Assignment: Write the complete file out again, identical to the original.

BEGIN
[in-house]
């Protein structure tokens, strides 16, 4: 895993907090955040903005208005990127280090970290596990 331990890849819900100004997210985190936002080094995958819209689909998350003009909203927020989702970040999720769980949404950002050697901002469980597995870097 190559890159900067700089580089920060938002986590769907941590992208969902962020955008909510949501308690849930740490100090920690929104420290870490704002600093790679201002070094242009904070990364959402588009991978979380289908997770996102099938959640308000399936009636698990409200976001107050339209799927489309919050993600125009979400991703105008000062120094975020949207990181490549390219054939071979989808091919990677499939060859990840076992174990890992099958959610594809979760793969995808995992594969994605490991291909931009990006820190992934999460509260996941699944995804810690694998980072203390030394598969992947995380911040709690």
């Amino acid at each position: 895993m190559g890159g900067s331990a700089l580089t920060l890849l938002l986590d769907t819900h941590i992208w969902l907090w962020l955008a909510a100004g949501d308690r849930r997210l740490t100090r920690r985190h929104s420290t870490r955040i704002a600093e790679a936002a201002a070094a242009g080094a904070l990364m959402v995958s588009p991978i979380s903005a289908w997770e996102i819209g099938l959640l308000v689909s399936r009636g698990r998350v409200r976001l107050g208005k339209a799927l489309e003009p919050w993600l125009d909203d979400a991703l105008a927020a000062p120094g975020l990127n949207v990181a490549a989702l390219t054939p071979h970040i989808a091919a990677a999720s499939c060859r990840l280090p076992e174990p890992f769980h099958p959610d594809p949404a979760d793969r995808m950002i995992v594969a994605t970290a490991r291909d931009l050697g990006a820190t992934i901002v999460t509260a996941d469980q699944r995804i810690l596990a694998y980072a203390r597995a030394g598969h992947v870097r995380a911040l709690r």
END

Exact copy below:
[in-house]
């Protein structure tokens, strides 16, 4: 895993907090955040903005208005990127280090970290596990 331990890849819900100004997210985190936002080094995958819209689909998350003009909203927020989702970040999720769980949404950002050697901002469980597995870097 190559890159900067700089580089920060938002986590769907941590992208969902962020955008909510949501308690849930740490100090920690929104420290870490704002600093790679201002070094242009904070990364959402588009991978979380289908997770996102099938959640308000399936009636698990409200976001107050339209799927489309919050993600125009979400991703105008000062120094975020949207990181490549390219054939071979989808091919990677499939060859990840076992174990890992099958959610594809979760793969995808995992594969994605490991291909931009990006820190992934999460509260996941699944995804810690694998980072203390030394598969992947995380911040709690």
């Amino acid at each position: 895993m190559g890159g900067s331990a700089l580089t920060l890849l938002l986590d769907t819900h941590i992208w969902l907090w962020l955008a909510a100004g949501d308690r849930r997210l740490t100090r920690r985190h929104s420290t870490r955040i704002a600093e790679a936002a201002a070094a242009g080094a904070l990364m959402v995958s588009p991978i979380s903005a289908w997770e996102i819209g099938l959640l308000v689909s399936r009636g698990r998350v409200r976001l107050g208005k339209a799927l489309e003009p919050w993600l125009d909203d979400a991703l105008a927020a000062p120094g975020l990127n949207v990181a490549a989702l390219t054939p071979h970040i989808a091919a990677a999720s499939c060859r990840l280090p076992e174990p890992f769980h099958p959610d594809p949404a979760d793969r995808m950002i995992v594969a994605t970290a490991r291909d931009l050697g990006a820190t992934i901002v999460t509260a996941d469980q699944r995804i810690l596990a694998y980072a203390r597995a030394g598969h992947v870097r995380a911040l709690r």